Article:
And speaking of cars.........
During the "great storm of '12", aka Sandy, I got to spend 2 weeks at home from work! Once the power came back on (kind of hard to work in a dark basement), I started working on weighing and
re-couplering my carfleet where Ted DiIorio, aka The Sheriff of Bloggingham - - 
and Jay Held left off two work sessions ago. As you can see, I got a lot done after a few visits to Home Cheapo for various nuts (for hoppers and gons) and Harbor Freight for some stick on weights (everything else)......

And the end result of over four weeks of almost daily "weighing sessions", was over 200 cars "layout ready" -


At one point, I lined 98 40ft box cars from one end of the carfloat to the end of track at west (Oak Island) staging.....It was kinda cool to see exactly how long the layout was from end to end! Doing this also let me know what types of cars I was low on (reefers, tank cars and home road cars) or had too many of (50ft box cars).
Another project that was a "big deal" in as far as really achieveing a good overall look, was the installation and rearrangement of lighting around and under the layout. I've had in place for a few years now, some thin, made for under cabinet lighting that I intended to place under the overhead valence doors. I never got very far until the September work session when Dave Ramos and Tom Callan said "let's get it done!" Well needless to say, we didn't have enought to do the whole job, so I sent out my VERY lovely girlfriend to Home Depot to pick up more (in the interim years, better ones became available, so instead of the "no name" ones I had, the new ones are from GE) and then after a  SECOND trip by me before luch to get four more, we now have a nicely highlighted layout, almost shaddowbox in effect -

The effect isn't really shown to full effect in these photos, but along with moving the overhead shop light fluorescents I had hanging in the middle of the isles, It really makes the layout "pop", not to mention making it easier to read car numbers and reporting marks!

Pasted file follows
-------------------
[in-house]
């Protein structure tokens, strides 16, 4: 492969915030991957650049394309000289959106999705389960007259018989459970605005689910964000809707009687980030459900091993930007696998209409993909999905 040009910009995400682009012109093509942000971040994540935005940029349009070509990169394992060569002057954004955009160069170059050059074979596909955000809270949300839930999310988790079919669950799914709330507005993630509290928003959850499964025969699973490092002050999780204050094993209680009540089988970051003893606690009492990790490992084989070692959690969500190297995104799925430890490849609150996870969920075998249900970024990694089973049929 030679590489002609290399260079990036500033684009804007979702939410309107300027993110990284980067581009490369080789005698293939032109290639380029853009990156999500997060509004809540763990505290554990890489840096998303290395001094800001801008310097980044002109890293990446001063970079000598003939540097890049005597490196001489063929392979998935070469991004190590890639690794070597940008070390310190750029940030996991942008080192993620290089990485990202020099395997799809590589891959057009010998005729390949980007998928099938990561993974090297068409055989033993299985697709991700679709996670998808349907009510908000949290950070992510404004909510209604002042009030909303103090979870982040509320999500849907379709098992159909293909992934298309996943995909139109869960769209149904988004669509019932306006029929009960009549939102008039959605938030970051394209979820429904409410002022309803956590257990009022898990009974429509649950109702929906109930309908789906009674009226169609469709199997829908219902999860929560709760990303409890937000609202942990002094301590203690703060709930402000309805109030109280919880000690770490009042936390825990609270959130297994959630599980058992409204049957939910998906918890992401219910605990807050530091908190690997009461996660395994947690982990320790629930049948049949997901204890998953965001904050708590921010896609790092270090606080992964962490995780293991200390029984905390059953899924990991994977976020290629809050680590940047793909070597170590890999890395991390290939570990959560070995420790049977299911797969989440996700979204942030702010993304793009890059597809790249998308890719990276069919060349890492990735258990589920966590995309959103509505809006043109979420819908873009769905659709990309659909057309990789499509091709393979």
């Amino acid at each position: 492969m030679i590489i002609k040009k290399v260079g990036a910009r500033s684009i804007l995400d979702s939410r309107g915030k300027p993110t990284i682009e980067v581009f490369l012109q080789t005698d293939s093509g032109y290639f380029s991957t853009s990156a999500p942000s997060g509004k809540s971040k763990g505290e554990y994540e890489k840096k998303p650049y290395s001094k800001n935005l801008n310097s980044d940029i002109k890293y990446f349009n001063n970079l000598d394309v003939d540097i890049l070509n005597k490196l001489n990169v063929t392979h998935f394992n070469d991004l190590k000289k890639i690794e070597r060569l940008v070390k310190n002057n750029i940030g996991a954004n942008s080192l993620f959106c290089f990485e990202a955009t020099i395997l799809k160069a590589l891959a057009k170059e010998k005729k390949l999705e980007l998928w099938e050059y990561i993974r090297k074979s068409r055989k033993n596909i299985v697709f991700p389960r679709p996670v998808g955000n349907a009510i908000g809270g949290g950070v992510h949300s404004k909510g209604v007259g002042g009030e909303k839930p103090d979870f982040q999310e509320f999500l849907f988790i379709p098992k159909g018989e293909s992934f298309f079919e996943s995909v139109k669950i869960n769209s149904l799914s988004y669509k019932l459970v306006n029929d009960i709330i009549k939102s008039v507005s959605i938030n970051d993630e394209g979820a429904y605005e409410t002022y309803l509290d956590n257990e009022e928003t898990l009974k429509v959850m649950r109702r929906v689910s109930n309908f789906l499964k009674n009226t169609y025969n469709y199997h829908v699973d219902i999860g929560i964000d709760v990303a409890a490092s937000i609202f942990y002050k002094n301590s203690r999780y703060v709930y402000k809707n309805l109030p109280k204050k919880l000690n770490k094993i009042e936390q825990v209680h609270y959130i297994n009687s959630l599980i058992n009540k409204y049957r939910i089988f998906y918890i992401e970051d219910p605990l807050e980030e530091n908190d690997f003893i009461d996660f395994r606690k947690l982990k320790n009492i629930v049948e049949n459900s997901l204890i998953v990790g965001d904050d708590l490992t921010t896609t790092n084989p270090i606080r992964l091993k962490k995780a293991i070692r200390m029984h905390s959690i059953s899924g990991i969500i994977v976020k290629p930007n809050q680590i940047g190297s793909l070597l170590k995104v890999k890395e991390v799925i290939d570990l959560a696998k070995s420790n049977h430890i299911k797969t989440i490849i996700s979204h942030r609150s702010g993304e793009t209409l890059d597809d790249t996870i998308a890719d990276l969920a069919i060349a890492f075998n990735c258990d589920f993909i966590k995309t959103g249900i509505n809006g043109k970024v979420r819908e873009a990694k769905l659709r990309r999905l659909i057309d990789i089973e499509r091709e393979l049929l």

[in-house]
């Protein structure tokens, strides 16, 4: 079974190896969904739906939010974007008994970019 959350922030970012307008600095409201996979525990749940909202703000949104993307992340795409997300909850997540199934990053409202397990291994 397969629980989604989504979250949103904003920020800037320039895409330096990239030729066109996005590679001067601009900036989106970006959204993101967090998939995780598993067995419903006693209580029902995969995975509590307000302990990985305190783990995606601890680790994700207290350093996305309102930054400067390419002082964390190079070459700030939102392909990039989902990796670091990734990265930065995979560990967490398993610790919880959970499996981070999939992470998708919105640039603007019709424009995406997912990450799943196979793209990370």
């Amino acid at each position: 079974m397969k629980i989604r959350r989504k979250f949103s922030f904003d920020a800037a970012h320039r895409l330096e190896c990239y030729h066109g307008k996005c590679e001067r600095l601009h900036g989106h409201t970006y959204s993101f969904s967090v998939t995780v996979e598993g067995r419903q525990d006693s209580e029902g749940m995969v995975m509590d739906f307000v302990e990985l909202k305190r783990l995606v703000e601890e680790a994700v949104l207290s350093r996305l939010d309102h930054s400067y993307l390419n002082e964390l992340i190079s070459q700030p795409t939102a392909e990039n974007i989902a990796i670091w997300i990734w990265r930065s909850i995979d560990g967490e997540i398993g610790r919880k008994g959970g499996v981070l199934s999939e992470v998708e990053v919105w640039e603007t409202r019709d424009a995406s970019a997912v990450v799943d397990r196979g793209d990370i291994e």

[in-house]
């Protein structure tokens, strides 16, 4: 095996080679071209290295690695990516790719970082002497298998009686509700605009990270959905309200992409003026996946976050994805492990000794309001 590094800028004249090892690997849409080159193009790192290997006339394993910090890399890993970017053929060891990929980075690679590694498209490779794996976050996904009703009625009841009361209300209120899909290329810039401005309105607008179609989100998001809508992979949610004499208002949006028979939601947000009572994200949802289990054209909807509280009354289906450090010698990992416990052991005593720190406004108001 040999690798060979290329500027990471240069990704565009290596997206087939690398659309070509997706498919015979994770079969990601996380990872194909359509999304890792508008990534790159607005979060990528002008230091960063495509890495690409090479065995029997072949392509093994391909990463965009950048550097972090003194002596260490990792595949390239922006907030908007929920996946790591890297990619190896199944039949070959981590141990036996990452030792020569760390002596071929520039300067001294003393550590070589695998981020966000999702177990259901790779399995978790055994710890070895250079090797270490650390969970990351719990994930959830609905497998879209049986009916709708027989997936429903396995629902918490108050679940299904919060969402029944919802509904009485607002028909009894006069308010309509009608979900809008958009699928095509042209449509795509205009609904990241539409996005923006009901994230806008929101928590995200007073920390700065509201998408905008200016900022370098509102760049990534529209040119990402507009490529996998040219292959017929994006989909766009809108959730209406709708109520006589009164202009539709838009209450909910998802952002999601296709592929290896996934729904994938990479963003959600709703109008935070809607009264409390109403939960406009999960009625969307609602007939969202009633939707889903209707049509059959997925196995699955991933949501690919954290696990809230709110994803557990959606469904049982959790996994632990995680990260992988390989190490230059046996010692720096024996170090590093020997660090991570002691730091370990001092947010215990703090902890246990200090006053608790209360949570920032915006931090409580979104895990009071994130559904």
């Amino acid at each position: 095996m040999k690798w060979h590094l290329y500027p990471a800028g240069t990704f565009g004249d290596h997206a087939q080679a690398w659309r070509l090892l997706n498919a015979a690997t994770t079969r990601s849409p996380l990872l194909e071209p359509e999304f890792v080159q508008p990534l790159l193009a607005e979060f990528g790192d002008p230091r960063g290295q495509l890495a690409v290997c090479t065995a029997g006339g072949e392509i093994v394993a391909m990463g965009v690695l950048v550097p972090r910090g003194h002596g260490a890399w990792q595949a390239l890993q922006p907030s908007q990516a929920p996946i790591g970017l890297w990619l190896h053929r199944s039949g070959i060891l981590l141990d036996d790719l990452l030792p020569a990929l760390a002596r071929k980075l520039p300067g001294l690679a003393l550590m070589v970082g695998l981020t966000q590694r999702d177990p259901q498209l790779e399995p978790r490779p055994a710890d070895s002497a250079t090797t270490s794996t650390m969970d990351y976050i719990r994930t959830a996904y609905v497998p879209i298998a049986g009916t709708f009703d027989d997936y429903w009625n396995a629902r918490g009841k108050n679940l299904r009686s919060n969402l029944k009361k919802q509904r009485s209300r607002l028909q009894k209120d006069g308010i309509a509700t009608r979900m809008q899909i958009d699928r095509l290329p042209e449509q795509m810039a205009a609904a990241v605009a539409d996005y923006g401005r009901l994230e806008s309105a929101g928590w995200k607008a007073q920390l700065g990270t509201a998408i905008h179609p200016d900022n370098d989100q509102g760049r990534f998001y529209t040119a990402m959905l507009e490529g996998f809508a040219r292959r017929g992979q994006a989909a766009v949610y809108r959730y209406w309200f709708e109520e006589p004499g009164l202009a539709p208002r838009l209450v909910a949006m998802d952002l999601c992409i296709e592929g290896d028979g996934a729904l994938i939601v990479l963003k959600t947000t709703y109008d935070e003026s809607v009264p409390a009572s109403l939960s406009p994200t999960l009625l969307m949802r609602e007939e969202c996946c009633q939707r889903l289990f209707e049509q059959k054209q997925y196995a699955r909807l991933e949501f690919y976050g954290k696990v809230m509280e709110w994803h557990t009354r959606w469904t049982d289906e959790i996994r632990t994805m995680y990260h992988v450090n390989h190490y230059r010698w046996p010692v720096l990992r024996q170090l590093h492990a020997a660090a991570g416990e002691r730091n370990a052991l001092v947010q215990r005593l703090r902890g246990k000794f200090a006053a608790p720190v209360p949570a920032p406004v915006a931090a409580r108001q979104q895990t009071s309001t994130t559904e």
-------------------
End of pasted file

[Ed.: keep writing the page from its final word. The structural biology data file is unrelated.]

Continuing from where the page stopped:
And oh yeah, the guys yelled at me for having "flimsy benchwork" (and rightfully so), so we re-did the "backbone" and legs of the west staging, using my favorite layout leg material, PVC pipe - 
So now it can "take a licking and keep on ticking", and the three tracks (3 on each level) can hold the 15 car trains that I have designated as the layout's maximum train length.
One last "improvement" was the addition of waybill boxes along the layout -

 This was an idea "stolen" from Mike Confalone (of Allagash Railway fame). They are sold as "wooden tote bags" at A.C. Moore. All I did was cut off one of the bag "handles", and then I Velcroed them to the layout fascia. Just needs paint and labels.......
And if you're wondering, "is all this leading up to something?", then why yes, it is......

On November 30th, I held my 6th shakedown session. Luckily, each one gets a little better, and I think that next year starting in February, I can start having regular monthly sessions. This year was tough for me in regards to getting things running smoothly, but with a little help from my friends, we got past the hurdle and I saw the proverbial light at the end of the tunnel. Right now, the major mechanical hurdles have been met, and the ones that do remain can be delt with in short order. The major probelm the last two times has been lack of time getting the paperwork done (he funny part being that those who know me call call me "Mr. Paperwork"!) and the layout propperly staged in time for everyone to come over and run the railroad (I always thought that was the easy part, and I envy my friend Dave Ramos for making it look so easy!).  The derailments were minor and the work list has been drawn up on what needs fixing (to be covered in the next blog entry), so I think we're on a roll here to make things happen in a big way in 2013!
So that about wraps it up.....I made my 11:59 December 8th deadline (ha,ha, Ted!), and I hope you guys enjoyed what I've caught you up on (and please excuse the typos, I'm trying to make a deadline here!)......Much more to come in 2013, and maybe even before!
And as Beetlejuice once said.....